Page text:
Journal Article

Ideological Segregation Online and Offline

Matthew Gentzkow and Jesse M. Shapiro

in The Quarterly Journal of Economics

Published on behalf of President and Fellows of Harvard University

Volume 126, issue 4, pages 1799-1839
Published in print November 2011 | ISSN: 0033-5533
Published online November 2011 | e-ISSN: 1531-4650 | DOI: https://dx.doi.org/10.1093/qje/qjr044
Ideological Segregation Online and Offline

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We use individual and aggregate data to ask how the Internet is changing the ideological segregation of the American electorate. Focusing on online news consumption, offline news consumption, and face-to-face social interactions, we define ideological segregation in each domain using standard indices from the literature on racial segregation. We find that ideological segregation of online news consumption is low in absolute terms, higher than the segregation of most offline news consumption, and significantly lower than the segregation of face-to-face interactions with neighbors, co-workers, or family members. We find no evidence that the Internet is becoming more segregated over time.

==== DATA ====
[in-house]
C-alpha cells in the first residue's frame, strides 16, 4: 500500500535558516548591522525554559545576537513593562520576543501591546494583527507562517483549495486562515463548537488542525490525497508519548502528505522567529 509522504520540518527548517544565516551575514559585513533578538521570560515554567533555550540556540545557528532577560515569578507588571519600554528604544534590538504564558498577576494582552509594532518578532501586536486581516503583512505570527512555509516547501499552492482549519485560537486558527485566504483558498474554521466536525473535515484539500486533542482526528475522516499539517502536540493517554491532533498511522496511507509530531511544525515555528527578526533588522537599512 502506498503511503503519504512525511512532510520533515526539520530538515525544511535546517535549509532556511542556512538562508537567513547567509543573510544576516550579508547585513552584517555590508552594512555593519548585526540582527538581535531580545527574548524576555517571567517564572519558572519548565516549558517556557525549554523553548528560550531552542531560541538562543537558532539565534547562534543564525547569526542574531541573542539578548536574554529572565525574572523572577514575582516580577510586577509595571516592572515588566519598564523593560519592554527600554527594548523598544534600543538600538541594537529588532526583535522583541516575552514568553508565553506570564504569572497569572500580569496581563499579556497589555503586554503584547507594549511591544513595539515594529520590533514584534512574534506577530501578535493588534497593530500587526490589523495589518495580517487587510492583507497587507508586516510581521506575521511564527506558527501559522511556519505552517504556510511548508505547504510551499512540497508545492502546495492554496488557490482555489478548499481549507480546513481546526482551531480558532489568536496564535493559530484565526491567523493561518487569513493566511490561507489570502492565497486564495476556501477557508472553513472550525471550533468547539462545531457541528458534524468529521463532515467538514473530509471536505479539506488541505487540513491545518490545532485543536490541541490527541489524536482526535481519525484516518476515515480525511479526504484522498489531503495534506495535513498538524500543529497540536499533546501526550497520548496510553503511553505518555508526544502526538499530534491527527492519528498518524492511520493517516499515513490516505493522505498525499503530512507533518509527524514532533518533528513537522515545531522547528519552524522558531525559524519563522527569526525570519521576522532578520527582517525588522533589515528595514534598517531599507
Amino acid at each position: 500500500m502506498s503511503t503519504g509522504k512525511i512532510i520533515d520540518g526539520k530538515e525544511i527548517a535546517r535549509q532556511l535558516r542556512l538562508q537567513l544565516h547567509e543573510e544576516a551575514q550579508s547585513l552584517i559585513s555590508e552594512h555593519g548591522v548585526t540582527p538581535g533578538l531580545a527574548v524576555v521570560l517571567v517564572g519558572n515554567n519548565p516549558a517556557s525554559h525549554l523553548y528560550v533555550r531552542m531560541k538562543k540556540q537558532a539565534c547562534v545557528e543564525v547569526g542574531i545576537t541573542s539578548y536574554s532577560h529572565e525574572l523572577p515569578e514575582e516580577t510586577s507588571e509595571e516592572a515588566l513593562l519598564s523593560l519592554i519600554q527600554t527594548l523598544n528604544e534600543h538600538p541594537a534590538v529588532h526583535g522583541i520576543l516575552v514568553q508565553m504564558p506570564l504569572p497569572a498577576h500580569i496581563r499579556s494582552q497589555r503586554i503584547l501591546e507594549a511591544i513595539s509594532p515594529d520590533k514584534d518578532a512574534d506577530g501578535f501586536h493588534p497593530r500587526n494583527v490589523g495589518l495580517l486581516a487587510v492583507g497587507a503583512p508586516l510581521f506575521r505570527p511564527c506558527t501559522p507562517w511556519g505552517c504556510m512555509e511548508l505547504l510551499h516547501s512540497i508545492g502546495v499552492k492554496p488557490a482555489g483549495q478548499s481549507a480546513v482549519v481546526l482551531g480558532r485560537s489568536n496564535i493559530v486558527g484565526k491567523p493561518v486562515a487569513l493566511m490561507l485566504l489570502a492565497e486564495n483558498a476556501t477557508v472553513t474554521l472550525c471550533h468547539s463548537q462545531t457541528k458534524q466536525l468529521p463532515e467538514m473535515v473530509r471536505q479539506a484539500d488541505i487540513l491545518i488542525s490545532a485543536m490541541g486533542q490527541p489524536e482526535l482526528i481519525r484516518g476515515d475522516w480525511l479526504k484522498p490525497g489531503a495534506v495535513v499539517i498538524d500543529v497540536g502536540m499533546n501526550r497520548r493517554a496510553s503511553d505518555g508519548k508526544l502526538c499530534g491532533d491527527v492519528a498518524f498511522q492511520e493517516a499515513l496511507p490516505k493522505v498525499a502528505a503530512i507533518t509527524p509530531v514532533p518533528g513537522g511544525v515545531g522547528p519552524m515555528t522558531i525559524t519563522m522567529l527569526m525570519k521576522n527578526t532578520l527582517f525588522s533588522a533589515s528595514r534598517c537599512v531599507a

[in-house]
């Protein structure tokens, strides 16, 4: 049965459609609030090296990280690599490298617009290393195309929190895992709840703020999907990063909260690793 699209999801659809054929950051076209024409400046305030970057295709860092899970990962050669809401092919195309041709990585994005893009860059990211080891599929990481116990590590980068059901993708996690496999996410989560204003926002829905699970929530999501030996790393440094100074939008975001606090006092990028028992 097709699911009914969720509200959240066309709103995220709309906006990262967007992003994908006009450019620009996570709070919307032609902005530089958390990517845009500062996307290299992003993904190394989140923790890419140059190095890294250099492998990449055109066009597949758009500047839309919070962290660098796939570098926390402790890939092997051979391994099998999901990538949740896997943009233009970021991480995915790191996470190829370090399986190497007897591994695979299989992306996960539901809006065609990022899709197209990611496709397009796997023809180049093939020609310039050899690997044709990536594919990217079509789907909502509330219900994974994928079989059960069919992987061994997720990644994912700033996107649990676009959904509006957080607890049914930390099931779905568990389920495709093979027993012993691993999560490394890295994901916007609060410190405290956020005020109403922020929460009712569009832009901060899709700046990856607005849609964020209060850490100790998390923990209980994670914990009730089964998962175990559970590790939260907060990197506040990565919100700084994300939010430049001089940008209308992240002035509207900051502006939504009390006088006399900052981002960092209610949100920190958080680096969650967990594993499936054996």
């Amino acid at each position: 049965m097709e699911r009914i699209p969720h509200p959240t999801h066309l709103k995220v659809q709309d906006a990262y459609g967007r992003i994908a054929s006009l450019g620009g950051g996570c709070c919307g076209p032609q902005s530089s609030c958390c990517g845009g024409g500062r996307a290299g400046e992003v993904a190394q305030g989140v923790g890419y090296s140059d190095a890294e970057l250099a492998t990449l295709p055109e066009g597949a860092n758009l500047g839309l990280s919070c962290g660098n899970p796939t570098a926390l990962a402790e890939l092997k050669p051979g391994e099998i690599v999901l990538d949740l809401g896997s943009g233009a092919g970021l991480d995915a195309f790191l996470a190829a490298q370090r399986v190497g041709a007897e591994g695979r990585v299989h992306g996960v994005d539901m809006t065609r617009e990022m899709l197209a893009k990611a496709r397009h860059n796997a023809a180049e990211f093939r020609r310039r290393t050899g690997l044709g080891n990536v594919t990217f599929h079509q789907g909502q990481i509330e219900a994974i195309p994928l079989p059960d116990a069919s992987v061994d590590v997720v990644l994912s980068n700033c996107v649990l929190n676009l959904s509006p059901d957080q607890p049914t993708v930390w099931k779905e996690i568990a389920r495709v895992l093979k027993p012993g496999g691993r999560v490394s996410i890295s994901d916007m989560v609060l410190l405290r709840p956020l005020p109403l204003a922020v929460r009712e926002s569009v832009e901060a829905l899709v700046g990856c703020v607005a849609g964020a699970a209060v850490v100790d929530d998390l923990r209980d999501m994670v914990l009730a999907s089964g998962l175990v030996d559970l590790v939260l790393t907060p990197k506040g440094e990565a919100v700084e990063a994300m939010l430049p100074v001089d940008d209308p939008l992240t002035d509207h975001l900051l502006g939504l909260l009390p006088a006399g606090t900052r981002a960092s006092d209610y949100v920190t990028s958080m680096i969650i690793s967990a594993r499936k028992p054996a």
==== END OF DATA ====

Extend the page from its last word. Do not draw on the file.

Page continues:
Keywords: D83; L86

Journal Article.  11985 words.  Illustrated.

Subjects: Information, Knowledge, and Uncertainy ; Services

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